In the wake of the "pattern of critical issues" in SSD encryption, revealed last year by researchers at Radboud University in Holland, Microsoft issued a security advisory regarding a vulnerability that affects hardware-based encryption on SSDs. The issue was because of SSD firmware makers using master passwords and / or faulty standards implementations - thus your hardware encrypted data would be pretty easy to poke through in many cases.
Initially Microsoft recommended admins configure BitLocker to "enforce software encryption," in light of the vulnerabilities in the hardware encryption of certain self-encrypting drives (SEDs). Now it has gone a step further, with an update to Windows 10 default BitLocker behaviour - meaning the system will by default use software encryption - even if the drive is flagged as 'self-encrypting'.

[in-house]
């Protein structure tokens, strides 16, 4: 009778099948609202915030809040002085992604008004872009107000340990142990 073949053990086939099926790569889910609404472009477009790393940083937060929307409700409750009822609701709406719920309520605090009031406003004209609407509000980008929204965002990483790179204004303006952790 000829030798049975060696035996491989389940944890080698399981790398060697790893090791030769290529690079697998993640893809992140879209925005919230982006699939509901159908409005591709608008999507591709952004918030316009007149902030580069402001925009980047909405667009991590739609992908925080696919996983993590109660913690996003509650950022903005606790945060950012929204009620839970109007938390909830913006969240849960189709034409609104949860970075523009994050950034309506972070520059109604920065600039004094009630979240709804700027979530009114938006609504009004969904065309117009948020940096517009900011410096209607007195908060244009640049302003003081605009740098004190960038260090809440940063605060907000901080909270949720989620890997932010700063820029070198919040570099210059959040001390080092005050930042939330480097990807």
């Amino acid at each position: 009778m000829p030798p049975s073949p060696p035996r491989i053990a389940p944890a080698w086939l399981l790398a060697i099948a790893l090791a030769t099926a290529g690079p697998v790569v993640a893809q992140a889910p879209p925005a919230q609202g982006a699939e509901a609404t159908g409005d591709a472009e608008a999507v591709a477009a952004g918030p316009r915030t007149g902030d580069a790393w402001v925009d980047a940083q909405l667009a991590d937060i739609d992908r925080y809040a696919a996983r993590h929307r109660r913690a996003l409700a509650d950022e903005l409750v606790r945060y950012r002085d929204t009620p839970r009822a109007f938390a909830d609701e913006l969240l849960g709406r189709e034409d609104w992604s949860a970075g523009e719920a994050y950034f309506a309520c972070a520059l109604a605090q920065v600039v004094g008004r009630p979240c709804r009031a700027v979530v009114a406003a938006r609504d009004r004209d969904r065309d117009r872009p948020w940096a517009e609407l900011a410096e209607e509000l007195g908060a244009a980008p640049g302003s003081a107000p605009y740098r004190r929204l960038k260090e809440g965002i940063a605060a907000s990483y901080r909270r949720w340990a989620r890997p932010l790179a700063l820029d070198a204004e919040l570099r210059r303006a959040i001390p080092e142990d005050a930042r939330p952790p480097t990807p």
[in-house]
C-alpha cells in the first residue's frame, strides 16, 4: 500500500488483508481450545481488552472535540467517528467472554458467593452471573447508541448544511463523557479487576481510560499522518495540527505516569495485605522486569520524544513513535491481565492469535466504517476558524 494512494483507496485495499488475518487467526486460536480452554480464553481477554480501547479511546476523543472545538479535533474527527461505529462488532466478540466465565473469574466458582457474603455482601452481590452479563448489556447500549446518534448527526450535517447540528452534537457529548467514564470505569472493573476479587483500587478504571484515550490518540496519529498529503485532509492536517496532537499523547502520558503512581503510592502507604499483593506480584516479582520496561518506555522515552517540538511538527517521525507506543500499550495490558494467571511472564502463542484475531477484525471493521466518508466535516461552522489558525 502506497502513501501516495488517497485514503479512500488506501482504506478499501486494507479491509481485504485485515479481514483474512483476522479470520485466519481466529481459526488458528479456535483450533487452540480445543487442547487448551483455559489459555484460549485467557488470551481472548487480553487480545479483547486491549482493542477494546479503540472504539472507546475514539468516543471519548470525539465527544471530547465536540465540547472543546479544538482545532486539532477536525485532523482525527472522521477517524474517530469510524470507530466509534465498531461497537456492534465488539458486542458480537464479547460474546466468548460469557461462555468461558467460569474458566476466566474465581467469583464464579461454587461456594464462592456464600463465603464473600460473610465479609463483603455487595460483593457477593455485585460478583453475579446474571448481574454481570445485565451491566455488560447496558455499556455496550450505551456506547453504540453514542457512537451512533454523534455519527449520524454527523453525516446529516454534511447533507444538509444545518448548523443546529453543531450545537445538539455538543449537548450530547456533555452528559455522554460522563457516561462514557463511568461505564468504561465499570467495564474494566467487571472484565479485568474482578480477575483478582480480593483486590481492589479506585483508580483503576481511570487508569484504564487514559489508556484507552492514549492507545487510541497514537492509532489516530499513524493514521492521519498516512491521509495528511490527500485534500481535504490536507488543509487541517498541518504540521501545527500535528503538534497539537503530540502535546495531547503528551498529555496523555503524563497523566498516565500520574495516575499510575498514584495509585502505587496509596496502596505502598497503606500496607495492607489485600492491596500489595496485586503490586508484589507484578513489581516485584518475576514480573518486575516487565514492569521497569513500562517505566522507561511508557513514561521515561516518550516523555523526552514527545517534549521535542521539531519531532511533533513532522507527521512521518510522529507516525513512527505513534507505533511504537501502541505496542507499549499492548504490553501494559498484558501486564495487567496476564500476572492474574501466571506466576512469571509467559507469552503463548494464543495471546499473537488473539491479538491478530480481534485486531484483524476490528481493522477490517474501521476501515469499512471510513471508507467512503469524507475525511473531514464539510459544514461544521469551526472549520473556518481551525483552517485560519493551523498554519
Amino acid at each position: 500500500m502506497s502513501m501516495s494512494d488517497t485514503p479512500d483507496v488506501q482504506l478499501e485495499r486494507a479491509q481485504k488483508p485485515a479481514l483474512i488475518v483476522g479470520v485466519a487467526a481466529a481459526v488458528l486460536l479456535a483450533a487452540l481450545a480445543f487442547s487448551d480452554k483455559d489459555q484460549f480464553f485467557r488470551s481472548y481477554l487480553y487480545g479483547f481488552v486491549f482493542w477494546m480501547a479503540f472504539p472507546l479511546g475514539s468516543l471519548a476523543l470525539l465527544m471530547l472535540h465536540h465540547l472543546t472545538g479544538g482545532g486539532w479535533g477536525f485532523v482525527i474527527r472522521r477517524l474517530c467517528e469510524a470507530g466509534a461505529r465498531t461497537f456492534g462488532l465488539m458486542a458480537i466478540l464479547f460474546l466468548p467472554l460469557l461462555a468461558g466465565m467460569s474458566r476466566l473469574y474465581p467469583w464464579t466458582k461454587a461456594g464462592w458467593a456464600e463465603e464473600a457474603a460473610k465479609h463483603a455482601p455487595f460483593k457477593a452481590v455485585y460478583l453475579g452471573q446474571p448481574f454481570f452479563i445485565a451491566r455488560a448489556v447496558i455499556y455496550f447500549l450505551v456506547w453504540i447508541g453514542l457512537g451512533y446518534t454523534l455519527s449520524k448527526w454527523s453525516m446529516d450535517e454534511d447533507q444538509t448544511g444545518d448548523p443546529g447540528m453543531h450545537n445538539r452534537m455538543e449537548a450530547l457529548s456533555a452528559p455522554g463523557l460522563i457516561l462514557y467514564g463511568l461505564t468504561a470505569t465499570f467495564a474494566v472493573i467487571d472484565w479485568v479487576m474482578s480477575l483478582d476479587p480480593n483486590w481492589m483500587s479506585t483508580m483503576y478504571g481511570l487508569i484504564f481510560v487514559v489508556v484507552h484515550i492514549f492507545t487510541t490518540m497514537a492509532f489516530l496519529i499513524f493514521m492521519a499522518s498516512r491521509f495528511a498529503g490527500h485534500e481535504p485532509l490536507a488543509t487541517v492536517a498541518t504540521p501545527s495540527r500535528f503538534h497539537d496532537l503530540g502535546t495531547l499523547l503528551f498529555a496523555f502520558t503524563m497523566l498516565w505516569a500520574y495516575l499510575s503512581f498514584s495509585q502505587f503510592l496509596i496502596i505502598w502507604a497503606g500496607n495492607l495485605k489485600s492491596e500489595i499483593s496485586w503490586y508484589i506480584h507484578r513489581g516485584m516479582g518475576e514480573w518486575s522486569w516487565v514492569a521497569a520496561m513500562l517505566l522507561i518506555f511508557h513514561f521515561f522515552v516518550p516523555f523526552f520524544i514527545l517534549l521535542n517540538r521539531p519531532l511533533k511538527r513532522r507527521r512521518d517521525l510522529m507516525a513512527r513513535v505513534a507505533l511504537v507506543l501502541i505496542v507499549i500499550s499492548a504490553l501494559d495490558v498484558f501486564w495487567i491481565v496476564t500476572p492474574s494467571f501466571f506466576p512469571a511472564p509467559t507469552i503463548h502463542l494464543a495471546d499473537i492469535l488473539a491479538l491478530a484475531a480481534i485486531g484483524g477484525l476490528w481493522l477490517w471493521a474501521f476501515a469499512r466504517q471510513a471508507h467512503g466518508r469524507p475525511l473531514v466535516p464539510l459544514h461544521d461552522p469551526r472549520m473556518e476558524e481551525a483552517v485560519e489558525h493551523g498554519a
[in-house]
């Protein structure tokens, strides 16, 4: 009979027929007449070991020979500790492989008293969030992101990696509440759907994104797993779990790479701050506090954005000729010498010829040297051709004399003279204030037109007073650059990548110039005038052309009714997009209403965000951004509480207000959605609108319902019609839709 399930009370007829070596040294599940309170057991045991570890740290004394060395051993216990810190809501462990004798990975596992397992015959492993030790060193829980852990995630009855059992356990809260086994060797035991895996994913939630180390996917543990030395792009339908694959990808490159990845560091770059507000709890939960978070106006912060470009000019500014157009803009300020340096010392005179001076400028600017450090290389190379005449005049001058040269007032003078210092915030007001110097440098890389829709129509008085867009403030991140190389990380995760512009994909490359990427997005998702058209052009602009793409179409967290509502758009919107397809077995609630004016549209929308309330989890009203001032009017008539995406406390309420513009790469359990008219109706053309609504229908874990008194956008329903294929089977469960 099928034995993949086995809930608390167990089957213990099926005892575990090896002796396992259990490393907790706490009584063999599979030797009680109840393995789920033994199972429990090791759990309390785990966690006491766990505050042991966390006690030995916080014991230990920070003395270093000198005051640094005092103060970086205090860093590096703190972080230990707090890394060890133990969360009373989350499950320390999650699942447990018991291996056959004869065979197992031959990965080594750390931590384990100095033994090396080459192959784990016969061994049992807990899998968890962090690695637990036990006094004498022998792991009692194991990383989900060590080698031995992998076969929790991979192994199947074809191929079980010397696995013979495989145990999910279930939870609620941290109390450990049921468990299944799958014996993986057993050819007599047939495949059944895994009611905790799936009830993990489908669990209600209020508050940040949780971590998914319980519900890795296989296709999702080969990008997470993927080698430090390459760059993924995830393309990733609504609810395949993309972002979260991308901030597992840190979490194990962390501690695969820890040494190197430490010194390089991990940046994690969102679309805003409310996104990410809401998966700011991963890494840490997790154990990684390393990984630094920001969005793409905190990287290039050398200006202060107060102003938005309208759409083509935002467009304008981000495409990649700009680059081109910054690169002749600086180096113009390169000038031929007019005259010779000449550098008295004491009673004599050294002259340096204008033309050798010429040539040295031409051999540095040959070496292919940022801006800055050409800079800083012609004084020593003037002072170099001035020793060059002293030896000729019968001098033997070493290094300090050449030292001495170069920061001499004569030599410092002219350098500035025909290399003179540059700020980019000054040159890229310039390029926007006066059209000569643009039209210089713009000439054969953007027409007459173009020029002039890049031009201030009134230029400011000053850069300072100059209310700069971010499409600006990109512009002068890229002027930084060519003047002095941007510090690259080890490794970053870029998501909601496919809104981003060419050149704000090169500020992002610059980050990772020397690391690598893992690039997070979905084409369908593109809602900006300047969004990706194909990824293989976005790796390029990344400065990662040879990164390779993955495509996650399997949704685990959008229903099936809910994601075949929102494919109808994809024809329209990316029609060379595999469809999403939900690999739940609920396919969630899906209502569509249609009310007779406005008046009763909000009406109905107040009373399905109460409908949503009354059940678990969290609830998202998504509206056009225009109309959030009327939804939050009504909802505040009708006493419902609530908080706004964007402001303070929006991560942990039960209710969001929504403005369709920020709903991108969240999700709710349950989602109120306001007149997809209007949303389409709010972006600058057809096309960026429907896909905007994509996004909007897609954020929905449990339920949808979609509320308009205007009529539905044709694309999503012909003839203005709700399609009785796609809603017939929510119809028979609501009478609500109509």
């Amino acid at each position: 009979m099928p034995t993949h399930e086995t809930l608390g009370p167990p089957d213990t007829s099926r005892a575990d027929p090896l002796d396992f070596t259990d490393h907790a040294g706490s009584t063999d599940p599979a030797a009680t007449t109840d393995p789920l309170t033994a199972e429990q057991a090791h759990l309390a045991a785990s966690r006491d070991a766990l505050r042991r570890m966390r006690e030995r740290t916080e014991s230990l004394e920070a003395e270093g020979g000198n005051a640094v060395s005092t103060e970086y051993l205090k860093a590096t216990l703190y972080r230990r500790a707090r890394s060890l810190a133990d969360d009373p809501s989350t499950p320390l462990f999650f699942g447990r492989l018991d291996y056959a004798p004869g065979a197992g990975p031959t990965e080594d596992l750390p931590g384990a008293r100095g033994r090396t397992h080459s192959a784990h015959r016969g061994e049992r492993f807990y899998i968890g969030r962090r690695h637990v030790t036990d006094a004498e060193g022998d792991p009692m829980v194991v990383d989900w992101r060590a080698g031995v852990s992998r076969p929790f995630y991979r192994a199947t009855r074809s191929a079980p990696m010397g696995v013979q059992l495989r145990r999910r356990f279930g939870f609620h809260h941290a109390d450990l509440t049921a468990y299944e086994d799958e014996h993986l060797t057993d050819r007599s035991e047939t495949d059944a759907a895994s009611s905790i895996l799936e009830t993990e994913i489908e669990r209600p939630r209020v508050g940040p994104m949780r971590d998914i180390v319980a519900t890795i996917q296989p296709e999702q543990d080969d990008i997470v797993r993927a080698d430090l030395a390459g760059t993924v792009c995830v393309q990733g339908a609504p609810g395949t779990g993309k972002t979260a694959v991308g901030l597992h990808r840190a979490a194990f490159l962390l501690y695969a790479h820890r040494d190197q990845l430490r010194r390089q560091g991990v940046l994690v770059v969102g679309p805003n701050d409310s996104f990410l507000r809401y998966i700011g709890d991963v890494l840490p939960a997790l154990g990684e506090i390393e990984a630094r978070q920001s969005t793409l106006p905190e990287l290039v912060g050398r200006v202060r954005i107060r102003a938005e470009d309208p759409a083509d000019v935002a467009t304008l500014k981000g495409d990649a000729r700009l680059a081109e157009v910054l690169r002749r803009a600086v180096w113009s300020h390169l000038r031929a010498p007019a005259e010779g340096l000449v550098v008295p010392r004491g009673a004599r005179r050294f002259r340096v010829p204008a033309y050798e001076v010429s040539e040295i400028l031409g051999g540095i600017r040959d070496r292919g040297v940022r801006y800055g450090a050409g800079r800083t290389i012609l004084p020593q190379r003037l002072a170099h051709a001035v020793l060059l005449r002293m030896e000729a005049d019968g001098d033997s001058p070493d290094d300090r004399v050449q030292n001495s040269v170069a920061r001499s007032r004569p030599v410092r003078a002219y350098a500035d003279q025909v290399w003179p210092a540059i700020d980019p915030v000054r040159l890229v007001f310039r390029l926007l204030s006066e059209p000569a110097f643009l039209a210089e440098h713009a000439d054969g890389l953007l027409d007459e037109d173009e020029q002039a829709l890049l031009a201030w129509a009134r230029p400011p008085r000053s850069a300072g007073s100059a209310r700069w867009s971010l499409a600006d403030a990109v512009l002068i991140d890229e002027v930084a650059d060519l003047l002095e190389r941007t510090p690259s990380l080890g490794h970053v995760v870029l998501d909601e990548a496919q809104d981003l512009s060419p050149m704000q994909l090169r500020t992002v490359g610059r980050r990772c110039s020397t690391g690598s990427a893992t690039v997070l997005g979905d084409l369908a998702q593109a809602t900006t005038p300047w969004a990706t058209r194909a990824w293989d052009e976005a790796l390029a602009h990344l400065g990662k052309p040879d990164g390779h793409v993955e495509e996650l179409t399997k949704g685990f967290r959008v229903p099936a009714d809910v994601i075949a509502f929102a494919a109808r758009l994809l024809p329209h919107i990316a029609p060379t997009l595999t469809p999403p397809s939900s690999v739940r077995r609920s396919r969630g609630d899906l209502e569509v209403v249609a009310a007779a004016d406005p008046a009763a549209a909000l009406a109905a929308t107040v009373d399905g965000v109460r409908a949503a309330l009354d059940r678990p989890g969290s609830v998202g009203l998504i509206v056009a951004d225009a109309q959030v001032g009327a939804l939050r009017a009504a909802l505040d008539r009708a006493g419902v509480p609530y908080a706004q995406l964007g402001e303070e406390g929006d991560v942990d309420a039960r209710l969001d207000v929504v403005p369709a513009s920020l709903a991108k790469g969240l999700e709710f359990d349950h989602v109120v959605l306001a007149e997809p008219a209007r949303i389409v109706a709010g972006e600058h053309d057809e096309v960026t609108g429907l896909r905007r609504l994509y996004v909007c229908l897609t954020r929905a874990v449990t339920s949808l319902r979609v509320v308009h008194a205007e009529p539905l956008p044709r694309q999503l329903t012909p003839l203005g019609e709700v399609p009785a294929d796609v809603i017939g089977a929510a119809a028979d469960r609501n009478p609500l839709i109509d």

Within the Windows 10 1709 update KB4516071 released last week you will find there are numerous improvements and fixes. As well as the highlighted update to an issue that "causes excessive CPU usage when you switch applications or hover over the Taskbar," Microsoft listed a change that affects BitLocker encryption. The full entry on this aspect of the update reads as follows:
"Changes the default setting for BitLocker when encrypting a self-encrypting hard drive. Now, the default is to use software encryption for newly encrypted drives. For existing drives, the type of encryption will not change."
Many SSD makers boast about their on-the-fly encryption and in theory it should work better and more efficiently using a dedicated on-device encryption processor to take this task away from your Windows PC's CPU. However, if your security isn't secure its completely pointless, a waste of time and resources, and gives you a false sense of security.
Thankfully, if you do own drive(s) with strong security - and it works as advertised - you can still toggle Bitlocker to trust the built-in security in those instances. This is just a default change for new users/setups.